Luke’s account of the birth of Jesus (Chapter 2) tells us of a different way of life, that is now gone for most of us. Joseph taking his family to be registered (from Nazareth to Bethlehem, perhaps) would have walked through some wild country, maybe with overnight stops, maybe under the bright, Middle Eastern stars. Luke’s second reference is to shepherds, out with their flocks overnight, under those same stars. I remember telling my (then) small children, as we lay in sleeping bags on our backs in Shipley Glen one August night in the 1980s, gazing up at some of the Persid Shower of meteorites, that most children in our country had never seen and were never likely to see a meteorite. Today, it would be truer to say that there are many children who have never seen a star or even a planet.
Ancient peoples, such as those who built Stonehenge, have been able to calculate some future movements in the heavens with a degree of accuracy; most of us would not know where to start the calculation. The reason is that the night sky occupies none of our conscious or unconscious thought. We no longer wonder at the heavens. We have lost perspective.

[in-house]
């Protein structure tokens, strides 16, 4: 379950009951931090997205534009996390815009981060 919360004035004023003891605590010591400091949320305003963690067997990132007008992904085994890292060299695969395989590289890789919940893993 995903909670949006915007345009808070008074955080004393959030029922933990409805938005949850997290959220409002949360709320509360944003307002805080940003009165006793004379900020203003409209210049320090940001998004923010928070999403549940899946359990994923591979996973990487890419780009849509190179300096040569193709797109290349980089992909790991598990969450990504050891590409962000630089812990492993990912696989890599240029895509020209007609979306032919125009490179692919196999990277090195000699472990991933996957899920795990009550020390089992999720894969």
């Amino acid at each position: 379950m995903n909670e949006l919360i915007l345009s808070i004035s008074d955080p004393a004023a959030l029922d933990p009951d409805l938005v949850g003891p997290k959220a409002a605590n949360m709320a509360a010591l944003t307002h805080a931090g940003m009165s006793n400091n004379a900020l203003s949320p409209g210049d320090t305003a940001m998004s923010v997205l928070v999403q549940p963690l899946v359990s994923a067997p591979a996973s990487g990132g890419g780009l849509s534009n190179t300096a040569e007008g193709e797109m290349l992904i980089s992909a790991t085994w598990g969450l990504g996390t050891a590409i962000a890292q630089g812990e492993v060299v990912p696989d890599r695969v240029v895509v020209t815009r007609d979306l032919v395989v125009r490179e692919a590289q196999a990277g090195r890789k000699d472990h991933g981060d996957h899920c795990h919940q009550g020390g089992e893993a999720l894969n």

There are ten million clusters of galaxies in the universe; ours is called Laniakea; it would take a beam of light 500 million years to cross Laniakea from one side to the other. Our galaxy, called the “Milky Way” is one rather tiny part of the Virgo Supercluster, which itself is a small component of Laniakea. Most people have never seen the entrancing edge-on view of the Milky Way which is visible on almost any clear night. The Milky Way contains about 200 thousand million suns, of which ours is one of the smaller ones. All but one of the star-like things we can see in the sky are within the Milky Way, so small is our vision. It is 100 million miles even from here to our sun. A million is a big number, there are a million seconds in a fortnight.
A psalmist (Psalm 8) says:
I look up at your macro-skies, dark and enormous,
your handmade sky-jewelry,
Moon and stars mounted in their settings.
Then I look at my micro-self and wonder,
Why do you bother with us?
Why take a second look our way?
When we get anxious, heated, snappy, too much to do, a touch self-important perhaps; when we are tempted to think that we are amongst the bigger fish in this pond of ours; it would help if we could see the stars more often; it might lower our blood-pressure.
Yet, everything we do, every conversation, every decision, is really quite important to someone. We have the power to cheer or to depress, to love or to hate, to be kind or cruel, thoughtful or ignorant of the needs of others. We are, after all, just a little lower than the angels.